NC Association of Local Health Directors express concern to NCDHHS on vaccine directives

Letter sent to NCDHHS Sec. Mandy Cohen asks for more transparency on vaccines

N.C. Dept. of Health and Human Services secretary Mandy Cohen briefs media from the Emergency Operations Center in Raleigh. Photo via N.C. Dept. of Public Safety

RALEIGH — A letter dated Jan. 24 from the NC Association of Local Health Directors to N.C. Department of Health and Human Services Secretary Mandy Cohen expresses concern with the department’s vaccine directives and calls for more communication and better transparency.

The NC Association of Local Health Directors (NCALHD) mission is to “promote health, prevent disease, protect the environment in order to ensure the public’s health in North Carolina through leadership, vision, advocacy, and commitment to the principles of public health practice in our local communities and throughout the state.”

The letter to Cohen was signed by NCALHD’s president Stacie Turpin Saunders and executive director Katye Griffin and lists a series of “major concerns and issues” with the recent vaccination directive from N.C. Department of Health and Human Services (NCDHHS) which shifted doses from counties to mass vaccination event sites despite local ramp up and appointment setting.

“While decisions for vaccine rollout are made by NCDHHS, the consequences of those decisions are felt at the local level. All response implementation is local — in communities and neighborhoods where LHDs, hospitals and other providers have built foundations of trust, integrity, and service,” write Saunders and Griffin.

NCALHD has asked NCDHHS to be transparent about vaccination allocations and provide “clear communication and realistic timelines” when it comes to carrying out directives. The letter also says that “No local health department should ever receive a zero allocation.”

The first concern in the letter notes NCDHHS’ change is tied to both the department’s “desire to improve national rankings” and NCDHH’s directive to move “all 1st doses off shelves by end of January 25.”

“This directive includes 120,000 doses that were only just delivered January 21 per direct NCDHHS communication,” the letter states.Communication from NCDHHS states the need for this quick removal of vaccine is to meet a federal directive and DHHS communications reference need/desire to improve national rankings.”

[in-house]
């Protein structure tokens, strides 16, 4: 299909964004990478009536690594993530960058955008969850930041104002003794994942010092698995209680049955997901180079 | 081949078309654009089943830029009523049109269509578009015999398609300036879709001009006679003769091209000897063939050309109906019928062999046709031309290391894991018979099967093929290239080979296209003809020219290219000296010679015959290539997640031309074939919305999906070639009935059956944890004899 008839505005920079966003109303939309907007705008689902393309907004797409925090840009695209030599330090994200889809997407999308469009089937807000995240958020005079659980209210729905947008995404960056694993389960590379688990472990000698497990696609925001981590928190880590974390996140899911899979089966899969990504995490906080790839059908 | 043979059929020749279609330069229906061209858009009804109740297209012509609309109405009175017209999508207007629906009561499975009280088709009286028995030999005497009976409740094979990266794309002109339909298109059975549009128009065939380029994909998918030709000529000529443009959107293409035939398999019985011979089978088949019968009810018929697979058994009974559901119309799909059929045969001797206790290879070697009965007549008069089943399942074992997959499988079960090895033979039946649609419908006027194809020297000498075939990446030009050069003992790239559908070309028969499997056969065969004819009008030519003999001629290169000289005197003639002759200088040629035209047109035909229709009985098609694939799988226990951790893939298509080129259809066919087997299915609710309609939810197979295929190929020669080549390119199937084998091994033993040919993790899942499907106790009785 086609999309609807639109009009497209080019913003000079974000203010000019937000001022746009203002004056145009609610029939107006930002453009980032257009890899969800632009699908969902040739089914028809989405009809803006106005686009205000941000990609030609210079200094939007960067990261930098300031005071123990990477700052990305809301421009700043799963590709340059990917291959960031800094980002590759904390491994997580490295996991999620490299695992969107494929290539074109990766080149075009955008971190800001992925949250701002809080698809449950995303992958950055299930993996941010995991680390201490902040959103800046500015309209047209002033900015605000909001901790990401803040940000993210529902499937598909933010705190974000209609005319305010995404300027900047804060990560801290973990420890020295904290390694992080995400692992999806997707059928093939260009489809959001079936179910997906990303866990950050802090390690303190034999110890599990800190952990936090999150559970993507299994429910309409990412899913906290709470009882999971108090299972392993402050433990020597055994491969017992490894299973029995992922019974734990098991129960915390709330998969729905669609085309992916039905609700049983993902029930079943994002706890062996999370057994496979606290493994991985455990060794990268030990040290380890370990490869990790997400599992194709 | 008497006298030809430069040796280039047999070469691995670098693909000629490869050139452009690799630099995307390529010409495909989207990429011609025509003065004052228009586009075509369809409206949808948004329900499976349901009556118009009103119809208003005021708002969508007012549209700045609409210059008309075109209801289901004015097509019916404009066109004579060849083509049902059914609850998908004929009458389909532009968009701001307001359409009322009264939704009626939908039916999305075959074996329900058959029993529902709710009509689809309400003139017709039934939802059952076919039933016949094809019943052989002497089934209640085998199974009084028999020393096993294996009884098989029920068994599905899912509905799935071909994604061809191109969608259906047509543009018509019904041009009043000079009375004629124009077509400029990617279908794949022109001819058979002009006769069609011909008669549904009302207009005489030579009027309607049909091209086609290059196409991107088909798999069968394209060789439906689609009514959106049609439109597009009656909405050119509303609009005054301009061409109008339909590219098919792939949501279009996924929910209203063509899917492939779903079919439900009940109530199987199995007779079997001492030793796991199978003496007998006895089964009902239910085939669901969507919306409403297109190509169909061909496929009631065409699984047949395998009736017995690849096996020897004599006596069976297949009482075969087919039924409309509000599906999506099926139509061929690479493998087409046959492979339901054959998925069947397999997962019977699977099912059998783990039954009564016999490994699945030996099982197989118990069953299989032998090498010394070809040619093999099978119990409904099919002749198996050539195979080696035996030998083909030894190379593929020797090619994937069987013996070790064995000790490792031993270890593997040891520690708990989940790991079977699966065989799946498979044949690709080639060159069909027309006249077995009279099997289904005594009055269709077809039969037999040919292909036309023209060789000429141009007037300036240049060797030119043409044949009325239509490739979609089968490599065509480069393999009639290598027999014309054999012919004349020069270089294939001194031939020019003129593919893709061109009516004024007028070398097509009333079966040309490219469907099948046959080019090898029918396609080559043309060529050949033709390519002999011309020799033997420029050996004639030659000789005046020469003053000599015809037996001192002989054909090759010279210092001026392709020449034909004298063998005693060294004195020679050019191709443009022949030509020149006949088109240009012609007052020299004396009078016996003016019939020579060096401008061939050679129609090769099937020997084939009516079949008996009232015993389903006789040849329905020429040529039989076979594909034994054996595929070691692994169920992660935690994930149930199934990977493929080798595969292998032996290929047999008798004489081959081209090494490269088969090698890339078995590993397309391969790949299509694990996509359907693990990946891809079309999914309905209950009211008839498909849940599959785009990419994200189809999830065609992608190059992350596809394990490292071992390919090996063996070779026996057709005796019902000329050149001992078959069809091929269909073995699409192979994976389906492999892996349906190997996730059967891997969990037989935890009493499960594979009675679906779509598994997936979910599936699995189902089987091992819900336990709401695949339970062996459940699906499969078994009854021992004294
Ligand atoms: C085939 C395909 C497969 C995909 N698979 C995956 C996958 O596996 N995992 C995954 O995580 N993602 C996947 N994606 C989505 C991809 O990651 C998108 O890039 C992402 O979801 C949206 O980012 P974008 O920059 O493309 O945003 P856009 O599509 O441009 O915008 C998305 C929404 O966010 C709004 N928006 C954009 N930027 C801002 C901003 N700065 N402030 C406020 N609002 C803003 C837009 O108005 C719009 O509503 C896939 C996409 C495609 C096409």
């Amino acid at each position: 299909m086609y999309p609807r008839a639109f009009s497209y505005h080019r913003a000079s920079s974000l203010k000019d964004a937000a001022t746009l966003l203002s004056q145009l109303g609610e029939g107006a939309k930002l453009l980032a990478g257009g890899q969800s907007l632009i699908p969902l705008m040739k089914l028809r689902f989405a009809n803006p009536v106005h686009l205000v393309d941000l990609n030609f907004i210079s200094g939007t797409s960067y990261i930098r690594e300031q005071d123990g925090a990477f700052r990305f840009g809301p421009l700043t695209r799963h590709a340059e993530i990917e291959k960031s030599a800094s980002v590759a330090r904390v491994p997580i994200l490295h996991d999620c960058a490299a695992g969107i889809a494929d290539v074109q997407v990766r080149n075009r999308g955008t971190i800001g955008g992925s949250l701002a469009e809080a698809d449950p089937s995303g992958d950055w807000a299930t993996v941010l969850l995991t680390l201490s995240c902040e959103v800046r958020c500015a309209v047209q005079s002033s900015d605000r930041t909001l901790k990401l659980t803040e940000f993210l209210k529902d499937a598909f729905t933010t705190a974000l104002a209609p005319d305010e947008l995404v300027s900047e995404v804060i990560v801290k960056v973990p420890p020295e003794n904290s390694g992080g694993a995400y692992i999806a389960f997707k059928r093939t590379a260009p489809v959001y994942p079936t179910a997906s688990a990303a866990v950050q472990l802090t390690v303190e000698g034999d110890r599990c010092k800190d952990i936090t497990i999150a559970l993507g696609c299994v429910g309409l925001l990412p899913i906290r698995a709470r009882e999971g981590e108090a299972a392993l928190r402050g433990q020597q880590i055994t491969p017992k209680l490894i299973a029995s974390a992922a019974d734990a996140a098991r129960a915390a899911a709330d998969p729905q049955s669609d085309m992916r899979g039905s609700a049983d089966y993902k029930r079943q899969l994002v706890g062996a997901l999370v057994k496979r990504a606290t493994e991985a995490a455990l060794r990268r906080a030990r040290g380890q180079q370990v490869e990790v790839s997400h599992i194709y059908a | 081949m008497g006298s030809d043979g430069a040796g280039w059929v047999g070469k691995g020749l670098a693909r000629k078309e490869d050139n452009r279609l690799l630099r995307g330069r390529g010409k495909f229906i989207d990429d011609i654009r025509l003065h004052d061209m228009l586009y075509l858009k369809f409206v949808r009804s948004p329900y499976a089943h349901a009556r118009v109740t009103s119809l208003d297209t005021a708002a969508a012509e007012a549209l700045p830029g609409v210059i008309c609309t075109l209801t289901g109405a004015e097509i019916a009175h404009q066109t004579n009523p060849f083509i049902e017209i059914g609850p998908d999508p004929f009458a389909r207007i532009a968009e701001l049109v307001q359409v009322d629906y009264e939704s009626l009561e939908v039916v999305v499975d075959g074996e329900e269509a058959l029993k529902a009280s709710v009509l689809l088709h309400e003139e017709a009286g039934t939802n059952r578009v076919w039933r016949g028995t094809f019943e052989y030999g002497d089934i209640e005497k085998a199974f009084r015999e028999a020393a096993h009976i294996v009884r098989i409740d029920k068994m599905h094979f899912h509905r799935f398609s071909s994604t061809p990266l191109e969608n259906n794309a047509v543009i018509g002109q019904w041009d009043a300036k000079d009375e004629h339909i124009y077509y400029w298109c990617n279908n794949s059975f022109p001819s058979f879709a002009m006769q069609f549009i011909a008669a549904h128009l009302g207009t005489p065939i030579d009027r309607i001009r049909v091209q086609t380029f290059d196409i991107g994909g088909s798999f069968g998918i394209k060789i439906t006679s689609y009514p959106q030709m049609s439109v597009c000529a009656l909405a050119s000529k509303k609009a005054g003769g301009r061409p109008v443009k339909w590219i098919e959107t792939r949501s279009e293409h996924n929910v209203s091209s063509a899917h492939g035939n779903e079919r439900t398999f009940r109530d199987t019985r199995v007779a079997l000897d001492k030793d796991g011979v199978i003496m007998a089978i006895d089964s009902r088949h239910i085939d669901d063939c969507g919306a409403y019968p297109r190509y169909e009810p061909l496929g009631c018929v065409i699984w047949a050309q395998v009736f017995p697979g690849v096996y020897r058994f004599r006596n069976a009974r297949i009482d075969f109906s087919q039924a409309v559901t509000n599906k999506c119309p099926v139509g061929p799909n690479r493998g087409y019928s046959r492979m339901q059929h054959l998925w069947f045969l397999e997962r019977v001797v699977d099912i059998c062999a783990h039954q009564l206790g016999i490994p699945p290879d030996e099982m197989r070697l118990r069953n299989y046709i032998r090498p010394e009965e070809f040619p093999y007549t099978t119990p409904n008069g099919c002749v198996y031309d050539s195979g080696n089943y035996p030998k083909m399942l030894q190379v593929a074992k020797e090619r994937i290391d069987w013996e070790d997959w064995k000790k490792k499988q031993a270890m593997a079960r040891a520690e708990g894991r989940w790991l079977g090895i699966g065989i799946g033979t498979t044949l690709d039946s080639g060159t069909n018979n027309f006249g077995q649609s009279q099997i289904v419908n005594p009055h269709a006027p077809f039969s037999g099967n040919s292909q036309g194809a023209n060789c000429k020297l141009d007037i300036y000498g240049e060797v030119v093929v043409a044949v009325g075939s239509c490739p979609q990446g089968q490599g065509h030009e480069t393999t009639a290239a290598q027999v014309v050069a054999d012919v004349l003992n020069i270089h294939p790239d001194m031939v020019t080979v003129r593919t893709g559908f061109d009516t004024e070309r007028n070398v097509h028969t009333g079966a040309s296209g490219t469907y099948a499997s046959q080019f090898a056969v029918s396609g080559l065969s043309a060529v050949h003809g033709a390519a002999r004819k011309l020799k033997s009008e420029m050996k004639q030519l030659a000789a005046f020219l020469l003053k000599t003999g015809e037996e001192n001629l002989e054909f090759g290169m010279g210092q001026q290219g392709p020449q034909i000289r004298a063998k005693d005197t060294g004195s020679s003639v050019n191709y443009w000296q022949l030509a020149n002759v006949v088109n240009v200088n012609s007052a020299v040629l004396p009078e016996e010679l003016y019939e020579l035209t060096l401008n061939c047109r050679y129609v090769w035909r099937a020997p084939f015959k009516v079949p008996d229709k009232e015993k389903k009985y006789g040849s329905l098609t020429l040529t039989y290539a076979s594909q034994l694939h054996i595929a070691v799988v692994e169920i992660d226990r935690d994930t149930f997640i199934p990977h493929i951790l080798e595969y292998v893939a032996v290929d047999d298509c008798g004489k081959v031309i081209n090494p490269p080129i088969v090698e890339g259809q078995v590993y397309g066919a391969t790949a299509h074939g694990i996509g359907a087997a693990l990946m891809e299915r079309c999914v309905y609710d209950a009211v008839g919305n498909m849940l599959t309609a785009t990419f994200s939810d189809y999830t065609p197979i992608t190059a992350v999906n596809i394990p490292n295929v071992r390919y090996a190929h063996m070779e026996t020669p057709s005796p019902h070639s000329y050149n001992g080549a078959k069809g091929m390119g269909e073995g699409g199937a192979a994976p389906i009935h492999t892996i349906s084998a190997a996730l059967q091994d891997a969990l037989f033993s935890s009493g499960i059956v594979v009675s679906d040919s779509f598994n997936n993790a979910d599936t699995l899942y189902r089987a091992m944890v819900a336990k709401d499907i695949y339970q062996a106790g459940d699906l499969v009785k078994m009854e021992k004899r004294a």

The letter says that mass vaccination events have diverted much needed vaccine doses from local communities and has “left many providers with little to no vaccine to fulfill their already scheduled appointments for health care workers and those 65 years and older.” 

In addition, the NCALHD also decried being forced to abandon scheduled appointments citing “direct guidance” from NCDHHS telling them to “cancel those appointments” to get vaccines “off shelves by January 25.”

After following the rules and setting up appointments, the letter states local health departments are now “forced to call back these individuals, who are overwhelmingly those 65 years and older, and inform them that they no longer have a vaccine. Because doses were diverted, grandmothers and grandfathers who had appointments in rural NC now wait. Health care workers who had appointments where they serve patients now wait.”

On Jan. 25, the day after NCALHD sent their letter, NCDHHS launched its “Find My Vaccine Group” website. The new tool is supposed to help North Carolinians find out what group they fit into to get their dose of the vaccine and then allows for notification when their group can get vaccinated.

“Given the very limited supplies we currently have, there may be wait times, but every North Carolinian has a spot. A spot for accurate information. A spot in line. A spot to take their shot,” said Cohen in a press release.

The release states that “North Carolina’s goal is to vaccinate as many people as quickly and equitably as possible.” It also said the CDC had “ranked North Carolina 10th in total vaccines administered and 29th in vaccines administered per 100,000 people.” By Jan. 29, NCDHHS was boasting the state was now ranked sixth in the nation for number of doses administered.

The state had been one of the slowest in the country in terms of vaccine disbursement and administration leading up to the weekend of Jan. 24. NCDHHS credits “large-scale vaccination events” and asking providers to “aggressively ramp up their vaccine throughput” with the ranking shift. 

About A.P. Dillon 531 Articles
A.P. Dillon is a North State Journal reporter located near Raleigh, North Carolina. Find her on Twitter: @APDillon_